What to call a switch that CLOSES when air pressure is above, say, 45 psi?

I want a switch that opens when the compressed air pressure drops below a setpoint and closes when it rises above setpoint. This is the OPPOSITE of what normal air compressor switches do.

I want to disable an electric air heater in the event that the flow stops, to prevent burnout.

A little hunting around finds loads of switches that close at low pressure and open at high pressure, but not what I want.

Does this have a special name or application I can hunt for?

[Redneck WAG]Install one of those high pressure switches backwards so that “high” is atmospheric and “low” is inside?[/RWAG]

It ought to be called a pressure sensor, I’d think.

Or hook it up normal to a normally-closed relay to operate the heater.

Sure, if you can find one that can be set to minus 45 psi…

I think what you want is a pressure switch that acts as a double-throw (SPDT or DPDT) switch; this will allow you to wire it either way (normally closed or normally open). A quick google search for “SPDT pressure switch” returned a number of results (example), though I have no idea if these meet your other requirements (cost, size, environment, etc).

SPDT pressure switches exist. Here is one type from Dwyer, though the pressure limits may be too low.

You might want to call Grainger and ask them for help.

Air compressors used in construction work this way… no?

When my compressor gets the tank to 120 PSI, it shuts down. The pressure forces the ‘on/off’ switch up (up is ‘off’), which kills the juice to the motor like any other switch (by cutting the circuit).

YOu want a normally open pressure switch.

An electric air heater? and a compressed air swirch? Are you talking about heating process air or space heating air?

He’s looking for the opposite.

A closed switch means it is allowing power through.

An open switch means it does not allow power through.

On a regular pressure switch when it drops below a set pressure the switch closes and powers the compressor till it hits the top set point which it then opens cutting power to the compressor.
I haven’t run into any commonly available switches for Napier’s purpose.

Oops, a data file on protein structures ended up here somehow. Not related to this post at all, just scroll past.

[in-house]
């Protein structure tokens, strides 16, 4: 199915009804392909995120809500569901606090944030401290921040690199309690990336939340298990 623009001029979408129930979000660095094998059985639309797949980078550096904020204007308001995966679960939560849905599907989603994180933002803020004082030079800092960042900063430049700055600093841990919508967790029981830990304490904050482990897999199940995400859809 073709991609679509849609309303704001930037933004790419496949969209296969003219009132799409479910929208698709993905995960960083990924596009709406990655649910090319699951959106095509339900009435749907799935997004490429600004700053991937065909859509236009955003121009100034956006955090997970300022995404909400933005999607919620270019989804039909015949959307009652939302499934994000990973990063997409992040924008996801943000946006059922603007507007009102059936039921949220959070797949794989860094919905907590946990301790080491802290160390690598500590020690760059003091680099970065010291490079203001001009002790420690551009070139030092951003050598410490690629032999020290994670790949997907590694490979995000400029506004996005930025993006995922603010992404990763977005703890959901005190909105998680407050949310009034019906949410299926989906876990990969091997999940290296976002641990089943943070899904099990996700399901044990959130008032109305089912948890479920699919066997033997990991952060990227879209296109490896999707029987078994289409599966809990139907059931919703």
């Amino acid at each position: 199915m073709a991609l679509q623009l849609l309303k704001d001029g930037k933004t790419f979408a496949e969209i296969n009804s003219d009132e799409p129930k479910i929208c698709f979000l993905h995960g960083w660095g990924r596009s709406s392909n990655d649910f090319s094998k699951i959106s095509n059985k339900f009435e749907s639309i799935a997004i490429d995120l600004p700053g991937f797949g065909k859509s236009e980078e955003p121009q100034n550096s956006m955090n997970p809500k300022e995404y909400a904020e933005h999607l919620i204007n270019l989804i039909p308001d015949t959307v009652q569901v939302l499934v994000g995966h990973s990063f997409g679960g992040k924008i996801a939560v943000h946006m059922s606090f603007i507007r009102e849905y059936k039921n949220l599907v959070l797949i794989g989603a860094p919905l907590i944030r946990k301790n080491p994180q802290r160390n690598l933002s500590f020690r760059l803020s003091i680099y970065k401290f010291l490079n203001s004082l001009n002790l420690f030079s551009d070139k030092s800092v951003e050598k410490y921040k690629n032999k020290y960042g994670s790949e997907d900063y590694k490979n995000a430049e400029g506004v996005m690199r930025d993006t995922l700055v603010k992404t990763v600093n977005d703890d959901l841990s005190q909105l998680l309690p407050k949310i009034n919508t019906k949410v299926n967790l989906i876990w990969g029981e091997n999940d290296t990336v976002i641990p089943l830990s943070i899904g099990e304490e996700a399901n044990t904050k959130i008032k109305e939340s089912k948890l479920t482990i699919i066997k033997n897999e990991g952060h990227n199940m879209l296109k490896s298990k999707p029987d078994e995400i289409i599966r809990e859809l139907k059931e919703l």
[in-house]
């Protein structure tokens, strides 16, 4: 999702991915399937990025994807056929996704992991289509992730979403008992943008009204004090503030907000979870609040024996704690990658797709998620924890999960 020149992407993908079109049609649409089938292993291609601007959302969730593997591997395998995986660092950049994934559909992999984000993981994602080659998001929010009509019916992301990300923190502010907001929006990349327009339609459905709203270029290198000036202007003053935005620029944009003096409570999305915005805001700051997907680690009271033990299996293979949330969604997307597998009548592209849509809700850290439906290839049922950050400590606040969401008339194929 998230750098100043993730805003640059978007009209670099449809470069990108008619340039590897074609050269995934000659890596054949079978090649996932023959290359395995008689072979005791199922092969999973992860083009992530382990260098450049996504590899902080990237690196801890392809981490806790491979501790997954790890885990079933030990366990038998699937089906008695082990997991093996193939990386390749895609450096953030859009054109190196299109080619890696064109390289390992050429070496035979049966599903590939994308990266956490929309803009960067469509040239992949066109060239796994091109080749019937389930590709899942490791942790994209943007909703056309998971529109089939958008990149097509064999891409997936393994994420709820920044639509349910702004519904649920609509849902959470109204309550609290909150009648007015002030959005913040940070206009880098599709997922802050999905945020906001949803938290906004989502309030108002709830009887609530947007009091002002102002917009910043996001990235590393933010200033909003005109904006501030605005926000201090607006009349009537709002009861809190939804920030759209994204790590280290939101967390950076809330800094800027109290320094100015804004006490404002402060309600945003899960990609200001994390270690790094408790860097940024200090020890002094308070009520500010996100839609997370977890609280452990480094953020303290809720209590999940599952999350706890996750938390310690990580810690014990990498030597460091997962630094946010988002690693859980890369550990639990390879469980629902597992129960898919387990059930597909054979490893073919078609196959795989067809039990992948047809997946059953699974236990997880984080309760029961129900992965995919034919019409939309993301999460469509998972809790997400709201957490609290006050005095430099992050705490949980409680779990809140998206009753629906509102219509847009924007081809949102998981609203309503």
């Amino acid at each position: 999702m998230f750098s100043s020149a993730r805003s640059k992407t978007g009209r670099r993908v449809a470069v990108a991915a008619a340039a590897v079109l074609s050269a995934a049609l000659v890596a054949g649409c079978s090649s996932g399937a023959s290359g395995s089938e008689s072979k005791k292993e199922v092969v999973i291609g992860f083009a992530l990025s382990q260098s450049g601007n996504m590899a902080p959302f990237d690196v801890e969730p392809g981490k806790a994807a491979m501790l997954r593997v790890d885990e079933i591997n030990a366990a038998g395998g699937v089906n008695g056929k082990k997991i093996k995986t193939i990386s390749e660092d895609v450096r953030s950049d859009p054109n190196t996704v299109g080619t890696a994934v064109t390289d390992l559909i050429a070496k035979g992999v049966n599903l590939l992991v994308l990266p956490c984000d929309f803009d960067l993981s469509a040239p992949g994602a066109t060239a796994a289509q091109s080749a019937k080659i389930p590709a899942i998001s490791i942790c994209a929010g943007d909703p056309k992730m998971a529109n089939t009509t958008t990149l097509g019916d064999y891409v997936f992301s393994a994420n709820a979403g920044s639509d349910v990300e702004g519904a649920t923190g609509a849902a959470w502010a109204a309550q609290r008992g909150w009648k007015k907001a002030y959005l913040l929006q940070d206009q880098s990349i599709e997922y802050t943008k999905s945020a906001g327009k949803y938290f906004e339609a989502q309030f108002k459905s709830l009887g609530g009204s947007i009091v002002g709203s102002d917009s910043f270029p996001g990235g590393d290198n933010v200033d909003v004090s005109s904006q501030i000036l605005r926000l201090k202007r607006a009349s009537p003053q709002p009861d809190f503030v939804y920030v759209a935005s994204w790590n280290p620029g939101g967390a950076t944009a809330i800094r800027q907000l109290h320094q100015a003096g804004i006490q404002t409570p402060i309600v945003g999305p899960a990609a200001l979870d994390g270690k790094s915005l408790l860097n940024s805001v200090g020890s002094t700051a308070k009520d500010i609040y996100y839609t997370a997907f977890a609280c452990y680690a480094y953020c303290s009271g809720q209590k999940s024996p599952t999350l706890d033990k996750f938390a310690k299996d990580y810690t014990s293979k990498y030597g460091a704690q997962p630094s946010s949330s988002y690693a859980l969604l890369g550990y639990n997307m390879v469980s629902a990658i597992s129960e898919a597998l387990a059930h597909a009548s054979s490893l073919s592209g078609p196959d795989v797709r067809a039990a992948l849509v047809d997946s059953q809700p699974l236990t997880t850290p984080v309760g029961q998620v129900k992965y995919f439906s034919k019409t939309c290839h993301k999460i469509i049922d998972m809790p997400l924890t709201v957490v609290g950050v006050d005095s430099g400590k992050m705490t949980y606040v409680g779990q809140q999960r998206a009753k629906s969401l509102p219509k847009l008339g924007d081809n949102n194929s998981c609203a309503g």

With his goal however you could easily wire up what you want with a contacter and a standard pressure switch. The combined cost will likely be less then a specialized switch.

What you’re describing is a switch that closes below a pressure setpoint (to complete a circuit and power the compressor motor), and opens above a pressure setpoint (to shut down the motor).

OP wants a switch that opens below a pressure setpoint (low pressure evidently an indicator of stagnant flow that requires shutting down a heater).

It is called a pressure switch. You can get the NO, NC, form C, etc. (form C is a common with one NC and one NO contact)

Take your pick:

Thanks! One’s on the way from McMaster - Carr.

Snnipe, I’m heating process air. If somebody unplugs the air hose, my heater element will overheat and fail, unless this switch disconnects it from the power.

Thermostat in close proximity to the heating element?

The pressure switch will work to protect from loss of inlet air, but a flow switch is better, as the heater may overheat if the outlet is blocked, (dead ended) which will not trip the pressure switch on the input. Flow switches are more expensive than pressure switches so I’ve never won this argument, but maybe you will have better luck!

No. It’s further downstream where accuracy matters.

This makes control harder, but I wrote a program to fit FOLDP models to step response studies and try a variety of tuning rules for PID parameters, and have a pretty good control loop now. There’s another component with a much longer lag time, so this particular loop does not set the time before settling anyway.

It would have been nicer to cascade two loops, but this is good enough.

Exactly the company I was about to link to and suggest you search. They’re one of my favorite companies for finding and buying odd stuff like this. Bookmark their home page for future searches of this “oddity level”. :wink:

Yeah. Actually, I tried them first, and then Grainger and a few others, before I posted. I don’t know what I did wrong, but I didn’t find ANYTHING.

I actually order from McMaster-Carr several times a week and have a personal account as well!

By the way, the switch I would up ordering from them just arrived and it looks perfect, very nice. I find that they occasionally fill orders later on the day I requisition them, meaning I process it, then the PA processes it, then McM-C processes it, then UPS (or whoever) processes it, then our receiving department processes it, and finally I get an email and run downstairs and pick the thing up. It’s amazing.